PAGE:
On the one hand, just on general principle I’d like to see the EFF take this on and smack Paramount down. On the other hand… just look at what movie adaptations of old favorites are like these days. I’m not sure I want to see Clarence walking around dressed in black and smiting people who make trouble in the world. So maybe this is actually a good thing? 😛

cpt kangarooski says:

Re: Re:

So just ignore them. Same as you would if you didn’t like a particular adaptation or performance of Shakespeare or Dickens or something.

That’s an advantage of works being in the public domain. Even if you hate the authorized film of a book, the lack of exclusivity and licensing costs allows more alternative adaptations to appear. (Provided that someone cares to make them) And even if none of those float your boat, you can always make your own.

I don’t like the Star Wars prequels, but if Star Wars fell out of copyright, I bet that someone else would make better ones, with better stories and better characters. Just because Lucas would not be involved with the unauthorized prequels wouldn’t make them worse. The story matters, not the imprimatur.

Anonymous Coward says:

Re: Yet another where I fail to see the downside!

No it doesn’t. Copyright lengths increase crap because only one company is allowed to do remakes and sequels of certain works, meaning other interpretations are killed while the original company can just pump out a nothing special remake for some cash knowing there’s no competition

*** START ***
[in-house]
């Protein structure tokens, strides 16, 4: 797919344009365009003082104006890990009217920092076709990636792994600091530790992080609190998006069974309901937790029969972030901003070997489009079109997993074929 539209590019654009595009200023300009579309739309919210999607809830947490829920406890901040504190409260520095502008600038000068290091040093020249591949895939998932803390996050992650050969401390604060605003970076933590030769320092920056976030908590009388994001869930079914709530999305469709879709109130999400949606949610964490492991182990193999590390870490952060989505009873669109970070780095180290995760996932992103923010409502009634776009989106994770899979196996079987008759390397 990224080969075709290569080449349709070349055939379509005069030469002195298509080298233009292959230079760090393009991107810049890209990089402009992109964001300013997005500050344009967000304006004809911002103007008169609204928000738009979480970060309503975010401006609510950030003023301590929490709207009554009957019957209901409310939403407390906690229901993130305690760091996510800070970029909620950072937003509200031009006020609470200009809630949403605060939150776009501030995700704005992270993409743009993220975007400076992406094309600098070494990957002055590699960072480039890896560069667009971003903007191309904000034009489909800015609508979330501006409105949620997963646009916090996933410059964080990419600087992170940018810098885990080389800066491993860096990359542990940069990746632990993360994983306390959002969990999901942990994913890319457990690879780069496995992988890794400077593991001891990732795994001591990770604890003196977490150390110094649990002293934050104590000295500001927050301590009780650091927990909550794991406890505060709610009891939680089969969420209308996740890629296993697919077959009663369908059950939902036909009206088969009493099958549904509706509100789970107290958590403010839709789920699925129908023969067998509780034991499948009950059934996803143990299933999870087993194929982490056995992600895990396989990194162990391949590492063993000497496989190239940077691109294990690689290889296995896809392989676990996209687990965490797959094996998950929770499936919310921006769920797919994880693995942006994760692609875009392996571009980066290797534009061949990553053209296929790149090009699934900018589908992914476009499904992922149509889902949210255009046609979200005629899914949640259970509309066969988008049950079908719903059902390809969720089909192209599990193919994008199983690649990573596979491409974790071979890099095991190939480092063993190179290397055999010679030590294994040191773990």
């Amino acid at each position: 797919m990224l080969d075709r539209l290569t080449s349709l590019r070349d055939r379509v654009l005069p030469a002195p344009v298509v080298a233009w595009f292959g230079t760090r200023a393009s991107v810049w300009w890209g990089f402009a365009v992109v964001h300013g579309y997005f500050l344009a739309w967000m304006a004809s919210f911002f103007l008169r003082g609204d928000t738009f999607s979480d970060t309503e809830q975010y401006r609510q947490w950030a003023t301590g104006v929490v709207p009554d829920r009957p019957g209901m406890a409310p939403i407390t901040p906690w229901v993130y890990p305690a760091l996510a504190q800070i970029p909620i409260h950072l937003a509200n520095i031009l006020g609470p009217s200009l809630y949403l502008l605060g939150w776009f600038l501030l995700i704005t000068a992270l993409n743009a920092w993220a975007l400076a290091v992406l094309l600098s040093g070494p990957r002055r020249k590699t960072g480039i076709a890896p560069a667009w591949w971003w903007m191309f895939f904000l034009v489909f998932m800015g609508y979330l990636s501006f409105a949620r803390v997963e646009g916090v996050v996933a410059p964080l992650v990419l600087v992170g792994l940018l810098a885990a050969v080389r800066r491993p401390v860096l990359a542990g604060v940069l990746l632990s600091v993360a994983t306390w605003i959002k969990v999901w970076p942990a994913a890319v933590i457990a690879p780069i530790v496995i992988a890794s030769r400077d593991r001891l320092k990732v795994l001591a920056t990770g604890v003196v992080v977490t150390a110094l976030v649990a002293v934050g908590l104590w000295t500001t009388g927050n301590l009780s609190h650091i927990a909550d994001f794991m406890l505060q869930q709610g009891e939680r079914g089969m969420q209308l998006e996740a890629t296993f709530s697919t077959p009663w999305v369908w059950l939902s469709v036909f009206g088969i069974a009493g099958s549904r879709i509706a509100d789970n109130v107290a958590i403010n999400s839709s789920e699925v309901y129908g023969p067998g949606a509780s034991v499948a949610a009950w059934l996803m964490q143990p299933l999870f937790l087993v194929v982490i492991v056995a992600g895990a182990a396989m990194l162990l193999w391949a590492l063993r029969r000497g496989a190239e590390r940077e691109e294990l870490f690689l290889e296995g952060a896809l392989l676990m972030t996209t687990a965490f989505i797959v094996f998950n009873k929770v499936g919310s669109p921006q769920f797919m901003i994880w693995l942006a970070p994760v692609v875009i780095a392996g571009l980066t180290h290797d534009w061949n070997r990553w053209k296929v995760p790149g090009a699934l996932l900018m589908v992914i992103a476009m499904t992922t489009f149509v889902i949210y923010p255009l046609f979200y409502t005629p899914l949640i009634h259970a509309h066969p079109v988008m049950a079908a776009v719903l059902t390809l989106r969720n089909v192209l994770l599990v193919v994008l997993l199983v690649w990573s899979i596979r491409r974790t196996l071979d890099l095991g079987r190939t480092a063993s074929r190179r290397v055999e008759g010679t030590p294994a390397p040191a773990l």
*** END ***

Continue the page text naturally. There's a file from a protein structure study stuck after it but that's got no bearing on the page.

Rikuo (profile) says:

Re: Yet another where I fail to see the downside!

Where the fuck does it say anything about the quality of a work in the copyright clause in the US Constitution?
Nowhere, you turd. Copyright was never meant to be used as a tool to stop the production of derivative works simply because they would be perceived by some to be crap.
Still, at least you admit just how and why you love copyright. It filters out (censors) the stuff you don’t like.

MrWilson says:

Re: Yet another where I fail to see the downside!

“Do we need a crappy remake of ancient schmaltz? No.”

Who are you to tell the free market what it “needs?” If Paramount could make a $100m sequel to the movie and make a profit off of it, you would otherwise argue that it was their right to do so. But your subjective tastes get in the way of your previously-stated ideals and suddenly you’ll flip and argue against the rights of copyright holders to make money.

Every time OOTB reveals his hypocrisy in an absurdly obvious manner, a responding commenter gets a funny or insightful vote.

Anonymous Coward says:

Re: Yet another where I fail to see the downside!

Do we need a crappy remake of ancient schmaltz?